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There already is an incentive to let out those apartments. It's called rent. The only way that it can be rational to leave a place empty is if the fixed costs of getting tenants in and then out again exceed the expected rent, i.e. if the owners hope to sell quickly and make a fast buck. I can see how that would happen in the current environment, but it won't make sense when the bubble finally bursts.

I actually hope this lasts a few years longer, and that's coming from someone who wants to buy in London. Lots of quite cool developments are either planned or being built in London, way more than there was in 2007. Most of them will lose money, but if it's greedy foreign speculators who take the loss, I'm just fine with that. On the other hand, if there was a crash now, half of them wouldn't be built, and the crash wouldn't be quite as spectacular. Shame to let good popcorn go to waste :-)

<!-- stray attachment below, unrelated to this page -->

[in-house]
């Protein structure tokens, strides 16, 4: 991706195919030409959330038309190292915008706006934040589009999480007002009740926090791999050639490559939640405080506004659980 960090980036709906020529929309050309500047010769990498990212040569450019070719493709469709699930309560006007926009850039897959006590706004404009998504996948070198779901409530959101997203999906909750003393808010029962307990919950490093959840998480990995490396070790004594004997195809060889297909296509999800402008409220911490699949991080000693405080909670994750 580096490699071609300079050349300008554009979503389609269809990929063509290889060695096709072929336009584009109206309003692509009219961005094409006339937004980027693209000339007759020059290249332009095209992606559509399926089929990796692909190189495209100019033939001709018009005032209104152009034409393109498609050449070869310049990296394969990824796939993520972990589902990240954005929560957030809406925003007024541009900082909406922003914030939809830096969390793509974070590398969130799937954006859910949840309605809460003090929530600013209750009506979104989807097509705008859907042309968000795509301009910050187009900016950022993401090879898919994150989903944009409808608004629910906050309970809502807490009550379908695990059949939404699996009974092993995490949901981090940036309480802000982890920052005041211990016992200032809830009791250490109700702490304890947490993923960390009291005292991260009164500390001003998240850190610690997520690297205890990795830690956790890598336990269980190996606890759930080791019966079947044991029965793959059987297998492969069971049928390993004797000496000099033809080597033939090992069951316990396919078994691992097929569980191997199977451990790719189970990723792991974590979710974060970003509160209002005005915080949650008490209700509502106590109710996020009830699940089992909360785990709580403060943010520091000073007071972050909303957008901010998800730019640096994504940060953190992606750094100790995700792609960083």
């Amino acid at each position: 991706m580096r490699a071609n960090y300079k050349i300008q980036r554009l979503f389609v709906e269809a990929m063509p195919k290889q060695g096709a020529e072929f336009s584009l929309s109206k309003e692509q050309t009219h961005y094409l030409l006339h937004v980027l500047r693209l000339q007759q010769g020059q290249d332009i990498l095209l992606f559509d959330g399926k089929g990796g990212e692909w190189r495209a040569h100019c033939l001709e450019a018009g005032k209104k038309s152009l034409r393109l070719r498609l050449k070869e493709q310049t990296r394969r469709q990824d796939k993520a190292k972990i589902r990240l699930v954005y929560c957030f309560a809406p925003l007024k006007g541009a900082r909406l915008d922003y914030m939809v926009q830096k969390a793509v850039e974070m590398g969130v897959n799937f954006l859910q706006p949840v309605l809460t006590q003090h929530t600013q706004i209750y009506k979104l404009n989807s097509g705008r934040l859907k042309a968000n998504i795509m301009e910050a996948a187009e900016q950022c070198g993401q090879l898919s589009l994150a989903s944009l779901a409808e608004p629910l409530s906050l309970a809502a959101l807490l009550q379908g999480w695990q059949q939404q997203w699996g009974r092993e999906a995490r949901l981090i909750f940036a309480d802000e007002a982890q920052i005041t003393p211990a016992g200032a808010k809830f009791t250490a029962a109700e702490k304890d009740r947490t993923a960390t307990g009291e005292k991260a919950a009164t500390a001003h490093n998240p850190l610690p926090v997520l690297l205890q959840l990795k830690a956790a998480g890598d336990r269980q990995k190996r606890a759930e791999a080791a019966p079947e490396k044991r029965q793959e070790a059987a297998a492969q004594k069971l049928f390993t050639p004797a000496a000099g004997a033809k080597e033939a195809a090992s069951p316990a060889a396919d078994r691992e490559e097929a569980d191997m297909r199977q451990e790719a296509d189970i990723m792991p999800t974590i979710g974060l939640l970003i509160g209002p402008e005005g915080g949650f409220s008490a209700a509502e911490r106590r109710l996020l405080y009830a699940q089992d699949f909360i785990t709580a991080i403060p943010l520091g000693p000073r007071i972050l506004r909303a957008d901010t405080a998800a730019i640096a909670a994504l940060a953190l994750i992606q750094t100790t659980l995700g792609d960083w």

I would think a lot of the investment is oligarch/dirty money. If they get 50% back they'll be happy (50% loss) as that will be 'clean' money.

Happened to some apartments I moved into when I moved back ooop North. Sold originally for £150k. Ended up being resold at auction for £60k. If the apartments were really only worth £60k the block would never have got built.

So London renters/buyers may yet end up with a 'bargain'

This is how capitalism really works. Not the crap you read in 19th century economic text books. Just study history and railways/canals and any mass speculative house/construction project in the past.

Absolutely: build build build.

And because it's mug foreign "investors" snapping it up there isn't mortgage debt or developer debts sitting in UK banks that is going to need a bail out.

So when it all goes pop then you can have a (genuine) luxury flat for a fraction of the price the mug paid for it.

Thank you to all the Chinese, Arabs, and Russians who belive the propaganda about property only ever going up, espeically in London, and are paying for the homes we will be living in in five years wiht money they won't see again B)

Remember - Kirsty says Property Only Ever Goes Up (rinse and repeat).

LocationLocationLocation460.jpg

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Absolutely: build build build.